Viewed from the right angle, the ornate fins of the lionfish resemble turkey plumage. That's why 'turkeyfish' is one of the many imaginative names people use when referring to the lionfish. Depending on where you live, you may also hear the lionfish called a devil fish, red lionfish, scorpion-cod, zebrafish, ornate butterfly-cod, featherfins, butterfly cod, Indian turkeyfish, soldier lionfish, or poisson scorpion!
Lionfish are native to the Indo-Pacific, but are now established along the southeast coast of the U.S., the Caribbean, and in parts of the Gulf of Mexico.
Since lionfish are not native to Atlantic waters, they have very few predators. They are carnivores that feed on small crustaceans and fish, including the young of important commercial fish species such as snapper and grouper.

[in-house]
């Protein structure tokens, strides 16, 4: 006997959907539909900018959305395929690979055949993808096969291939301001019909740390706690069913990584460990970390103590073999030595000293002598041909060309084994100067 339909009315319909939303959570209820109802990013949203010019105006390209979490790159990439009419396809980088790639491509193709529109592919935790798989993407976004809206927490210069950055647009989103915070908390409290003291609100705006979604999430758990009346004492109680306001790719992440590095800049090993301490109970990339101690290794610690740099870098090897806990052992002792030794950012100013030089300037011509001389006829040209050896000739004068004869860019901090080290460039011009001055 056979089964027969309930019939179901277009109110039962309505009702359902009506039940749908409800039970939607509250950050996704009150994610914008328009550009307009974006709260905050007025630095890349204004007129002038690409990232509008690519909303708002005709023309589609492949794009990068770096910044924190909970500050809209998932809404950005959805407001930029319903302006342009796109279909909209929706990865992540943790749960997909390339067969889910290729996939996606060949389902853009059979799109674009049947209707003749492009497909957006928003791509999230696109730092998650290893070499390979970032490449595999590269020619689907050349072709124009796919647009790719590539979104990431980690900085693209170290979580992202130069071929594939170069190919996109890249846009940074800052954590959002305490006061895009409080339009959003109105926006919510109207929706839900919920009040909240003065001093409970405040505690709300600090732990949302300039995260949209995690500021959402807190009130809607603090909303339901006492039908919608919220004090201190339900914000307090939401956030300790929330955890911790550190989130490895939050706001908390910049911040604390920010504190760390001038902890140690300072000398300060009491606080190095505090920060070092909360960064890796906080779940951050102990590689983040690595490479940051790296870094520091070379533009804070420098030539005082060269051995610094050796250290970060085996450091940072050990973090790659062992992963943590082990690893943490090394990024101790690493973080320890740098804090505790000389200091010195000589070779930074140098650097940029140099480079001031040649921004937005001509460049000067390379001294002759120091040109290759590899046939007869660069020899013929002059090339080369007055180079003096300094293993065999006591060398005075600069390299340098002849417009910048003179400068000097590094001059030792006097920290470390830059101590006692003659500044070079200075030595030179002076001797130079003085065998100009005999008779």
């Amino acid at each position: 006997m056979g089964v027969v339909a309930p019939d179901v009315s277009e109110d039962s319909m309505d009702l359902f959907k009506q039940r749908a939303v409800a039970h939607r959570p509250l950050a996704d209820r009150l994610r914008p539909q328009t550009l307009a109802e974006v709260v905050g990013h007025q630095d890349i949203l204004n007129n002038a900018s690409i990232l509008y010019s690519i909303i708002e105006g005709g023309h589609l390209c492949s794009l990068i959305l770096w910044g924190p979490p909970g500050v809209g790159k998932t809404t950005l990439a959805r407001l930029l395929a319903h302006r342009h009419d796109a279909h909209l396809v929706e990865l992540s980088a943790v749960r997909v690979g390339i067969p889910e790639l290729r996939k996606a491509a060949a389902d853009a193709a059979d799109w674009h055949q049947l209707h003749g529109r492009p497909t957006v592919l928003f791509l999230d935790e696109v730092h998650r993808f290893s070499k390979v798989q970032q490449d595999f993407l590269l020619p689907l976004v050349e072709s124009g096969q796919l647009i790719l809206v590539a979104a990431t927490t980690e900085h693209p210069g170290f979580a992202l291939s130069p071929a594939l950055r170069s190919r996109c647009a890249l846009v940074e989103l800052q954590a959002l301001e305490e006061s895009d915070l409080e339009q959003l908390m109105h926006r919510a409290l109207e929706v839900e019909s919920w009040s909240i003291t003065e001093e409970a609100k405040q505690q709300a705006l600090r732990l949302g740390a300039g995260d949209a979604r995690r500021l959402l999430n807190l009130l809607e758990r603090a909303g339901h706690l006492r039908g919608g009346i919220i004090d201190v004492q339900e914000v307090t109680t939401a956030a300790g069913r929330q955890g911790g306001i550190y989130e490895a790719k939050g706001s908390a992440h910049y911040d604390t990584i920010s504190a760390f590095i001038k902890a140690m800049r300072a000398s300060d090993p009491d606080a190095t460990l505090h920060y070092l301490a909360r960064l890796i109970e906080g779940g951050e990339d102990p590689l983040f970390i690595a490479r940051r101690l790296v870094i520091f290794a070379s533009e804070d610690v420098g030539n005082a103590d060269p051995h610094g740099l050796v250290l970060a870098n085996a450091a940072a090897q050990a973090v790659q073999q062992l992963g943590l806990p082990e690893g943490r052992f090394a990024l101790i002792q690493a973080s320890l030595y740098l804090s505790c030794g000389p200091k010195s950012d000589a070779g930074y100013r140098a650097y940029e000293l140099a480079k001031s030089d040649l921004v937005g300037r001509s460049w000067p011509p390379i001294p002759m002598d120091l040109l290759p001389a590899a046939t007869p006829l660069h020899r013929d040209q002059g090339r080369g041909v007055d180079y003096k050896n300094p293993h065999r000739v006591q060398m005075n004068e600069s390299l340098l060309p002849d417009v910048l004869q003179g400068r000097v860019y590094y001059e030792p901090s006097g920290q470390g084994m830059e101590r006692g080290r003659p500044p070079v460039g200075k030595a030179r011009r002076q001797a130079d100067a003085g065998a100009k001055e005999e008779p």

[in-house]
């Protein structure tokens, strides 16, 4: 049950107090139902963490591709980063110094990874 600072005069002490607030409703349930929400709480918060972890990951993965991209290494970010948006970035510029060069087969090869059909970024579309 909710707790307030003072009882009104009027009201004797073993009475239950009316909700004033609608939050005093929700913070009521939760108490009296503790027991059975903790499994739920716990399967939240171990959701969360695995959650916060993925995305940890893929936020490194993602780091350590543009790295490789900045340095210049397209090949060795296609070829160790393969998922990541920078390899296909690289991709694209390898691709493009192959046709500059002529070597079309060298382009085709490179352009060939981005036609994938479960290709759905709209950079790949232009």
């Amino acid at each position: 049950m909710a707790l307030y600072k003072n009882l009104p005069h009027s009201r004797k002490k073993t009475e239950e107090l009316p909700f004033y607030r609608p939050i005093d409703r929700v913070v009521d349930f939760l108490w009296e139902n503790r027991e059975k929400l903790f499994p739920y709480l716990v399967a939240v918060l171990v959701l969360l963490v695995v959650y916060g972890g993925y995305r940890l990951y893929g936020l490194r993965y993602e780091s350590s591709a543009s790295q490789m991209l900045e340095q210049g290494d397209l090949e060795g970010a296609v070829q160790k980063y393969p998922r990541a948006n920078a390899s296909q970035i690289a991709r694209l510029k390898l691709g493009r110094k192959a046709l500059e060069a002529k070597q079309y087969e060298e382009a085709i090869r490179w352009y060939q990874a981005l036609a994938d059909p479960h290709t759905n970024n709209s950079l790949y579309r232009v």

How lionfish will affect native fish populations and commercial fishing industries has yet to be determined. What is known is that non-native species can dramatically affect native ecosystems and local fishing economies. Experts are carefully studying these invaders to better understand their role in, and threat to, Atlantic Ocean ecosystems.
Did you know?
Did you know that lionfish happen to be quite tasty? Once stripped of its venomous spines, cleaned, and filleted like any other fish, the lionfish becomes delectable seafood fare. Avoid consuming lionfish from locations known to be affected by ciguatera toxins. Check with local and state authorities if in doubt.